Command and control: it just won't work anymore
30 January 2012
The world of work is evolving more quickly than ever and things are never going to return to how they were, says Ben Moss, who warns that managers need to convince their teams and peers that change to promote more effective and efficient service delivery is a good thing
The New Year is traditionally a time for reflection – and that includes our working lives. Our working landscape is changing and we could be on the verge of a major shift in attitudes and priorities.
People are questioning the status quo – their relationship to their work, to their employer and to their manager. Indeed, at times like these managers play a key role. Good ones are a critical source of challenge and support for staff. As we dig in for what looks like an extended period of financial struggle, how line managers are developed and deployed could make all the difference.
The world of work is evolving more quickly than ever – partly due to technology and partly because of the pressure of competition and financial survival. As someone recently reminded me: "Life has never been as fast as it is now, but it'll never be this slow again!"
That certainly seems to apply to working life. At the Business Wellbeing Network annual conference in December, David Macleod discussed this subject in relation to the work of the Employee Engagement Taskforce that he chairs. The key changes are:
• Technology, changing how we work and share knowledge
• Work itself, particularly the rise of knowledge jobs, where creativity and discretionary effort become more important
• Competition from other economies
• Greater demands from customers, who are equipped with comprehensive market knowledge
• Sustainability and integrity, the need for responsible business practice and behaviour that matches values
• Changing expectations of employees.
This final point is perhaps the most important and challenging. We have moved away from command-and-control management models in a context of a "job for life", so in most industries automatic deference to seniors is no longer the norm. In an age of openness and availability of information employees expect to know why things are being done and to be able to fit them into a bigger picture. They are looking for a sense of purpose to drive their activities – and if it's missing they may well go looking for it elsewhere.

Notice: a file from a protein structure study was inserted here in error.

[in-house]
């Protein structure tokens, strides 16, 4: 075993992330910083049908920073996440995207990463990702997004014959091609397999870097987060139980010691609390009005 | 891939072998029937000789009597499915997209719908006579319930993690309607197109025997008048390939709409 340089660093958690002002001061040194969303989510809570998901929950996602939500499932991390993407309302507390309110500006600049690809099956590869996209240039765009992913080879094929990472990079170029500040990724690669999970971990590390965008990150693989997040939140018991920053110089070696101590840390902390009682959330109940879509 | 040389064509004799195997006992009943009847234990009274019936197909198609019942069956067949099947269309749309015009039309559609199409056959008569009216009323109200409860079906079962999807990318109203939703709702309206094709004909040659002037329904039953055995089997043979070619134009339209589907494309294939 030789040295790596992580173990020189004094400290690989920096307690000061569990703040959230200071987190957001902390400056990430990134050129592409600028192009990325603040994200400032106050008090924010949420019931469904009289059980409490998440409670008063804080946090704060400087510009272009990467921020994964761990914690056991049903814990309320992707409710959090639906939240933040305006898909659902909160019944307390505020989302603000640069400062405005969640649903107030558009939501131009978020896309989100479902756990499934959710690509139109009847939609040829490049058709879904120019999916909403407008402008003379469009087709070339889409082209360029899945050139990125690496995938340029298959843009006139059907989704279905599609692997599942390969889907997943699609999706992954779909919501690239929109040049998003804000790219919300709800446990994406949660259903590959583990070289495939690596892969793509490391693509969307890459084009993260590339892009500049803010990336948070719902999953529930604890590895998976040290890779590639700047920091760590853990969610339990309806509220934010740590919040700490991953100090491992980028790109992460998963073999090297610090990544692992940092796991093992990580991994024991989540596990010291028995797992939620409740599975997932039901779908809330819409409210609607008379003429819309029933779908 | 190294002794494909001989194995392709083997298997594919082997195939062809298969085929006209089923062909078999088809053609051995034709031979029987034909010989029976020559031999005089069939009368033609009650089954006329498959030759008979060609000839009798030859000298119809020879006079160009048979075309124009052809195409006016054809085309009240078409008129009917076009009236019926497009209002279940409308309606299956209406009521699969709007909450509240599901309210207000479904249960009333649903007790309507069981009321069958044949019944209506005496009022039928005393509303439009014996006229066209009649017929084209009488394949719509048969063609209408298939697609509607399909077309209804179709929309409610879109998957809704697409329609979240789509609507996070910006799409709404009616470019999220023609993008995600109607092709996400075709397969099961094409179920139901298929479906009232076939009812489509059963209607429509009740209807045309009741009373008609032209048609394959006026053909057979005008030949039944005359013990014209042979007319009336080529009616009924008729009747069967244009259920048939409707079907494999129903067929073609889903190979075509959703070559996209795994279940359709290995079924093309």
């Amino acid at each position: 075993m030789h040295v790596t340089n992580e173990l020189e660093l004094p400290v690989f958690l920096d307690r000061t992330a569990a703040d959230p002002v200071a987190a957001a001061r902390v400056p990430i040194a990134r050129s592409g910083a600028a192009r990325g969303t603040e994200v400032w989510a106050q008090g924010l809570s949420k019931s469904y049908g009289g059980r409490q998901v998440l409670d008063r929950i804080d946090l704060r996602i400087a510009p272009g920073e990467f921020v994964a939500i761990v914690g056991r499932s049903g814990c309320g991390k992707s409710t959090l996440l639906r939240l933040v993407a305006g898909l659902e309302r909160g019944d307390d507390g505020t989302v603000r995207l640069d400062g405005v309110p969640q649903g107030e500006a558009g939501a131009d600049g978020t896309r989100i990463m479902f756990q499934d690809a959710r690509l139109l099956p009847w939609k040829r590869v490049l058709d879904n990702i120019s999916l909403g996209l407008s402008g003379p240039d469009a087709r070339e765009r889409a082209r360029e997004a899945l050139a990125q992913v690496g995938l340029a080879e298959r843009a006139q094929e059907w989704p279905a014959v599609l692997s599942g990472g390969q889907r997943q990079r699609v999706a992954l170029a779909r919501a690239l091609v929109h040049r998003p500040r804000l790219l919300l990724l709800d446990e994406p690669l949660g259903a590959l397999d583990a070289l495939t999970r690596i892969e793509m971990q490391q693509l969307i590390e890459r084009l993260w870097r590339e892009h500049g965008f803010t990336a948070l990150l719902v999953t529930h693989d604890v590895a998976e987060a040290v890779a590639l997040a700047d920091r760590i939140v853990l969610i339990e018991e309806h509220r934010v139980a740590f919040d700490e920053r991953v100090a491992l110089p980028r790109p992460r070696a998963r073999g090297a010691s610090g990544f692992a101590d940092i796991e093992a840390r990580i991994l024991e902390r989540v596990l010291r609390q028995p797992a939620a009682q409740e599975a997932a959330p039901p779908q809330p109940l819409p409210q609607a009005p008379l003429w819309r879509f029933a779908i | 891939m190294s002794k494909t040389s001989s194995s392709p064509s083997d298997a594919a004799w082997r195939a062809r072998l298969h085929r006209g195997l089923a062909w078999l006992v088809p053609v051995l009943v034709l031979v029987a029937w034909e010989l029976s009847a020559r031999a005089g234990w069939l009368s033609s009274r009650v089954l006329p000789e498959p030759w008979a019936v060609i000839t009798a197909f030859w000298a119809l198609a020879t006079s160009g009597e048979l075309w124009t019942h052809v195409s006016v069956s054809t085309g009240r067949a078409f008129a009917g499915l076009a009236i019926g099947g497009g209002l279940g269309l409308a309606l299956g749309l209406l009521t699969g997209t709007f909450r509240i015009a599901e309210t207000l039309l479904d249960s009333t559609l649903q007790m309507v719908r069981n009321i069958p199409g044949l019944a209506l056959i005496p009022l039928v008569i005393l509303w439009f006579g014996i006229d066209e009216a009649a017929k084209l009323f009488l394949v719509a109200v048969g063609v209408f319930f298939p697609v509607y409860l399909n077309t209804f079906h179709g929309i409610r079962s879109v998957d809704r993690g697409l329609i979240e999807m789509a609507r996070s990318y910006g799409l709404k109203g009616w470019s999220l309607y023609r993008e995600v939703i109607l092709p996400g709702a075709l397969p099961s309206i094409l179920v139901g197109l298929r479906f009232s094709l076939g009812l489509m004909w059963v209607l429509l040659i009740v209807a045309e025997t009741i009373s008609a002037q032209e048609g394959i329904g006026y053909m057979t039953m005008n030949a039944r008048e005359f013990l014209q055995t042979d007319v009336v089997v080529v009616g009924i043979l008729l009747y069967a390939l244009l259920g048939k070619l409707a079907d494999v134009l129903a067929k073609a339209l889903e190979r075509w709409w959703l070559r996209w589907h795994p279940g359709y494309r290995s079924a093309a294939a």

But as these changes manifest themselves, so the psychological contract between the employer and the employee becomes increasingly complex. This relationship has become increasingly two-way as the needs of the employee have gained greater traction. But this is not about employees being more difficult and demanding. Giving employees a voice, trusting them and helping them to understand strategic and operational goals empowers them to take a proactive approach and contribute more to the organisation. The manager's role is to be aware of each member of their team – their goals, what makes them tick, what turns them off – to generate the right climate to help them perform at their best.
The big problem is that many managers still think of this as something that needs doing on top of their day job. But these elements are the day job. I'd like to see evaluations of manager effectiveness that include a measure of team wellbeing as well as outputs – this way you get a sense of whether performance is sustainable or whether extra pressure has just been applied around assessment time.
As Macleod also pointed out, there are key traits that engaging managers need. They trust people as individuals, taking time to get to know them, which also enables them to spot any early signs of difficulty. They have to know how to balance challenge and support, stretching people to get the most from them, generating a sense of achievement, without pushing them into a stress situation. If you get these things right the rewards are multiple – drawing in the skills of your whole team will improve their performance; you end up with a team that respects you and that you can trust. In turn, that means that you can perform at your best. As jobs become more complex, work intensifies and workforces continue to shrink, the manager who can put these conditions in place and maintain them will become incredibly valuable.
Of course, as workforces are asked to do more with less, the pressure on managers also rises. In times like these they might be tempted to think that employees should just be grateful to have a job. But this is a very risky reaction – when morale is already low, senior leaders in the public sector should be providing strong and clear direction about the importance of wellbeing and employee engagement.
A short-term outlook suggests that if we just wait it out things will return to normal. But the public sector has fundamentally changed. Many of the things that were once held sacred – job security, pension provision and, dare I say it, a lack of hard-edged performance management – are now being scrutinised. Things are never going to return to how they were and it's time for managers to look ahead with this in mind. They have an important role in convincing their teams and peers that change to promote more effective and efficient service delivery is a good thing. This means being open to new ideas and ways of working that make life better for staff and service users alike.
• For a full summary and free resources from the Business Wellbeing Network annual conference and report go to www.robertsoncooper.com/events